Choosing a Public Accounting Path: Audit v. Tax v. Advisory

by Charles Batikha, CPA, Withum | July 28, 2022

An important choice for all college graduates is to decide on a path for their accounting career. Most college students are told the same thing: get an internship for some quality experience prior to graduating. For those going into public accounting, there historically were only two choices — tax or audit. A recent shift has provided a new niche to focus on — advisory services. I consulted with some partners at my firm about the differences among the three and what to expect in a typical workday.


Tax compliance is extremely deadline driven. Depending on the size of the firm, you may be a specialist in partnerships, corporations and/or nonprofits, each of which have their own deadlines throughout the year. If work piles up, there can be lengthy work hours to get through any backlogs, but there is potential for slow times throughout the year. Very rarely is compliance work done at the client’s office. Typically, financial statements are provided, and a tax return is furnished from this information. The time it takes to prepare returns can vary based on complexity. A tax professional may have hundreds of clients they work on throughout the year.

Taxing jurisdictions are constantly adapting to the changing financial world. The Tax Cuts and Jobs Act of 2017 made significant changes to the tax code, specifically to the international market, making earnings and profits earned overseas taxable regardless of repatriation. Tax planning is extremely valuable in this situation to minimize taxes paid. These are typically done in specialized grounds such as international or state and local tax. 


Audit deadlines are based on client needs, such as a bank application or board of directors’ request. This provides for more consistent work throughout the year without the influx of work congested around a few certain deadlines. The length of the audit can vary based on many factors such as accessibility of documents needed and what type of report is being provided (audit, compilation or review). Work is usually done at a client’s location which can be unfavorable if the commute is a burden. Depending on the size of the clients, an auditor could have as few as five to 10 clients.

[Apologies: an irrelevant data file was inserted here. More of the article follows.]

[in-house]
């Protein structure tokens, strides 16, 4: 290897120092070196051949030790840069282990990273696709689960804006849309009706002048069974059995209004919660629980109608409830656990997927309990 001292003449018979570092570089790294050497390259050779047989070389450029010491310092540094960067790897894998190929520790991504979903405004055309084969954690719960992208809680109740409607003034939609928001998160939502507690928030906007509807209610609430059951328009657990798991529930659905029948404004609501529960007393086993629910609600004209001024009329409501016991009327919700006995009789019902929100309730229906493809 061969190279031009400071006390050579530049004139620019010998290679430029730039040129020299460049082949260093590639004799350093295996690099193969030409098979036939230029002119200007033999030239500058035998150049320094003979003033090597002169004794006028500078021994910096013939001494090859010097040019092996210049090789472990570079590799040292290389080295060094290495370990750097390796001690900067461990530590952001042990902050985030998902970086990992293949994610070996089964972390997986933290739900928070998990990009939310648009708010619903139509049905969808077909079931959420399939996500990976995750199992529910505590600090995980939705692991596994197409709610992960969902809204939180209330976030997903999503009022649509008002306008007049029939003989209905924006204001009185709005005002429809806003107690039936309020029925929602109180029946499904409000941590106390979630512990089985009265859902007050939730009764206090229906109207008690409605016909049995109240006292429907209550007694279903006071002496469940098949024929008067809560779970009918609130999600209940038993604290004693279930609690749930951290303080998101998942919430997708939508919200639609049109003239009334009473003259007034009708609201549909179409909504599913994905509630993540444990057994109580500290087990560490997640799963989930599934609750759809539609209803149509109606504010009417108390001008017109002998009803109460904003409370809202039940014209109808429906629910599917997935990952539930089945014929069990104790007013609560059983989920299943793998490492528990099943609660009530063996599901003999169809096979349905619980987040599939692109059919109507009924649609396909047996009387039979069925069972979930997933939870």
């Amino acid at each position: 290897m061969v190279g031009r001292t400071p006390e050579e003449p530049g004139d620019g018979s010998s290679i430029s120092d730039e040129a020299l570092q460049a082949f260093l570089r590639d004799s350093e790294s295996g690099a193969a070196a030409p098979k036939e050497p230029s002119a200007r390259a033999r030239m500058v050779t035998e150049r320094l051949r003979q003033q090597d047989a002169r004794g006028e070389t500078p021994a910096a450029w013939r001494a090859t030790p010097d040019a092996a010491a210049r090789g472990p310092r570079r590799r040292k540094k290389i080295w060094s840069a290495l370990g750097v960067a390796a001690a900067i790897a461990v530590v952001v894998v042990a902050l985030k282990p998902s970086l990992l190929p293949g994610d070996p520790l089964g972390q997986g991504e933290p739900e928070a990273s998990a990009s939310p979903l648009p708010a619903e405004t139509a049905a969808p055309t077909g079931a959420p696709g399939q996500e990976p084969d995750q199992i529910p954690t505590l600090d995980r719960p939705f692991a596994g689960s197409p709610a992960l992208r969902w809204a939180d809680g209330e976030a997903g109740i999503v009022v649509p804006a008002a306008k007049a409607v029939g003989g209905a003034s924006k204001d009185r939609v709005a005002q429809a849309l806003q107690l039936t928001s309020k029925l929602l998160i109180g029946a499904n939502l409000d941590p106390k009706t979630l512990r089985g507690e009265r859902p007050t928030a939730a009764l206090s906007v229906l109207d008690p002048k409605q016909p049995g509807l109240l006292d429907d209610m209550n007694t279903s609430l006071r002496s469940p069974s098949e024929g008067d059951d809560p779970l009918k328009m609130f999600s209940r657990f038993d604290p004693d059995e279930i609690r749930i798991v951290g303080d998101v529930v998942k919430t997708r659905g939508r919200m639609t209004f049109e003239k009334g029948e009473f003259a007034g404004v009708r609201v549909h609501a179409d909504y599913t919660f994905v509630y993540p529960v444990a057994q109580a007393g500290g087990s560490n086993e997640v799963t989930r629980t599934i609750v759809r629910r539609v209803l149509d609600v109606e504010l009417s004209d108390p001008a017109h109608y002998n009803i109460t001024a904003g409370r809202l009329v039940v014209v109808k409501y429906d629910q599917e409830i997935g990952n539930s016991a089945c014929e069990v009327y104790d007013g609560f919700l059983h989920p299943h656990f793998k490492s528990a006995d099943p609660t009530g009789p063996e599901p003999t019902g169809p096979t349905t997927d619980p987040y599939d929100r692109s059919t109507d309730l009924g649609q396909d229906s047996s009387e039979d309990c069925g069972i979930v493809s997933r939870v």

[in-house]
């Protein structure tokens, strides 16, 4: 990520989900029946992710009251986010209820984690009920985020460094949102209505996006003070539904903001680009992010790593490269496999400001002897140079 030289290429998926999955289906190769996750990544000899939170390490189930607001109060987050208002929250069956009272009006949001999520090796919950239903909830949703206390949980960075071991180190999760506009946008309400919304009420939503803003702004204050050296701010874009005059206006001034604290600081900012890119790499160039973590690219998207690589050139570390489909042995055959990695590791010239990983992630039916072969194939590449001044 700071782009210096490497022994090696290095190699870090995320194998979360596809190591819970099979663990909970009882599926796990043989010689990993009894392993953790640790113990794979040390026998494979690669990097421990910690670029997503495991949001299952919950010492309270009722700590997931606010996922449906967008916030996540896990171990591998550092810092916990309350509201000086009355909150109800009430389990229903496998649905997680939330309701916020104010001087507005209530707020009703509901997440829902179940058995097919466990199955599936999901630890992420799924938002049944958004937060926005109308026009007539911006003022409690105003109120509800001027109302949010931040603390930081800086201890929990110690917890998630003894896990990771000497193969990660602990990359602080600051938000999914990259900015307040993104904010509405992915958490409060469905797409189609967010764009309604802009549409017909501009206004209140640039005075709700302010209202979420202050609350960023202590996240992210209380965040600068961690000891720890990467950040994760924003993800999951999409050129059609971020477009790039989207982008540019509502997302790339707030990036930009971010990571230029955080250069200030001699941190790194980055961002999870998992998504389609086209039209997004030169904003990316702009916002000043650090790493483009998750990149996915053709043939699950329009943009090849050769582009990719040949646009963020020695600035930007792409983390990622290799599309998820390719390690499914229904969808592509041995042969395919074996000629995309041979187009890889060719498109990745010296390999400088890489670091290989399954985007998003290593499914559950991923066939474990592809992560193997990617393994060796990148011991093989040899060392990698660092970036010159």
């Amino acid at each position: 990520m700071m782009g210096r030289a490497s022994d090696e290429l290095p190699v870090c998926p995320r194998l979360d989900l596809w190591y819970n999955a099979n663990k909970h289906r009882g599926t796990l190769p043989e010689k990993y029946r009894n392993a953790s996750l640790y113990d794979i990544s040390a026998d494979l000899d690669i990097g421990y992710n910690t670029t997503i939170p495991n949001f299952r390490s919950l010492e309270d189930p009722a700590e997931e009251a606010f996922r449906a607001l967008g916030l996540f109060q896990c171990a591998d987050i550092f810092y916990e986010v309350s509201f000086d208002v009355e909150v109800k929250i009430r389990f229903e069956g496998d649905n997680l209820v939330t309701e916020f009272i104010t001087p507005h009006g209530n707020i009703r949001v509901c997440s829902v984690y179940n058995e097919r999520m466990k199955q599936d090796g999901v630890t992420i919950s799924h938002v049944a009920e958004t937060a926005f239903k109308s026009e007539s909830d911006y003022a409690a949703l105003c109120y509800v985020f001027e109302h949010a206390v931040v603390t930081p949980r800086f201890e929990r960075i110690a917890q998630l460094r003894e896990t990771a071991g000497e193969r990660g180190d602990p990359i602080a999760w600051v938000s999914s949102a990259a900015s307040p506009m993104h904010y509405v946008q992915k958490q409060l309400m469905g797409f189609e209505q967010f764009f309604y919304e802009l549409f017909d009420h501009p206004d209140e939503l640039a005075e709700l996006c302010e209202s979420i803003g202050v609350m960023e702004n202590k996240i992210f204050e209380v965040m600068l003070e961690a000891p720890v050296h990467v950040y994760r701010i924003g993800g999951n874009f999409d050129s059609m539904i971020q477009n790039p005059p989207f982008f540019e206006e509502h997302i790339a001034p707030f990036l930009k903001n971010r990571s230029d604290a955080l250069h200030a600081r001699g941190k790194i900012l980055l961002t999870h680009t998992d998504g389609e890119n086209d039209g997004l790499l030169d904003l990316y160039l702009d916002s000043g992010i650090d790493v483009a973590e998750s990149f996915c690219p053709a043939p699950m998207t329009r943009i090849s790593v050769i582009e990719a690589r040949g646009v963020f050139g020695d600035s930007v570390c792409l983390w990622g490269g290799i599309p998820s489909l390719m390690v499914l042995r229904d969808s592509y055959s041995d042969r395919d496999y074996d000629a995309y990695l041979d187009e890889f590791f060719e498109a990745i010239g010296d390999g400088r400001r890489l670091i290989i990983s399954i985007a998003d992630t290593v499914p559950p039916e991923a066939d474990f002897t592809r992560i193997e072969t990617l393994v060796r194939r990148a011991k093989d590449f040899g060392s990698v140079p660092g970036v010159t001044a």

An auditor will sharpen their accounting skills. Auditors need to understand the blueprints of how financials are built and structured between an income statement and balance sheet. An auditor is providing an opinion on how accurately a company’s books and records are portrayed. They are examining how the financials are compiled from annual transactions. Understanding debit credit accounting is extremely beneficial.


Advisory services are a value-added service. It is a consulting service in which one uses research, conclusions and recommendations that are shown to the client for decision making. It does not necessarily need to be tax or audit related. There are many different types of advisory services that can be provided because most services begin with a client issue that is identified from a conversation. Advisory services can be expensive and time consuming, but it provides many individuals a fast track to partner as they can be offering a service no one else is providing. It gives many young professionals the chance to focus on a specific niche, specialize it and grow the practice.

Summing It Up

The options for today’s accounting professionals far exceed what use to be the norm. What it really boils down to is that everyone needs to be some type of advisor. Every auditor or tax professional needs to always be considering ways to improve their client’s situation. The days of just preparing a tax return or an audit report are no more. Resolving problems for your clients will build your value as a trusted advisor.

You can look at tax, audit and advisory as driving a car. Your rearview mirror is typically your tax compliance. You are looking back at the past year and reporting the financial data based on what has happened. Audit is being in the car. You are reviewing the current status of the company. How are the gas levels, the speed limit? Is everything being portrayed as it really is? Advisory services are looking at the road ahead. Are there any roadblocks? Is there anything we need to adjust for?

Joining a firm where you can be exposed to the various options can help you decide what field you’d like to focus on.

Charles  Batikha

Charles Batikha

Charles Batikha, CPA, is the international tax manager at Withum. He is a member of the NJCPA and can be reached at

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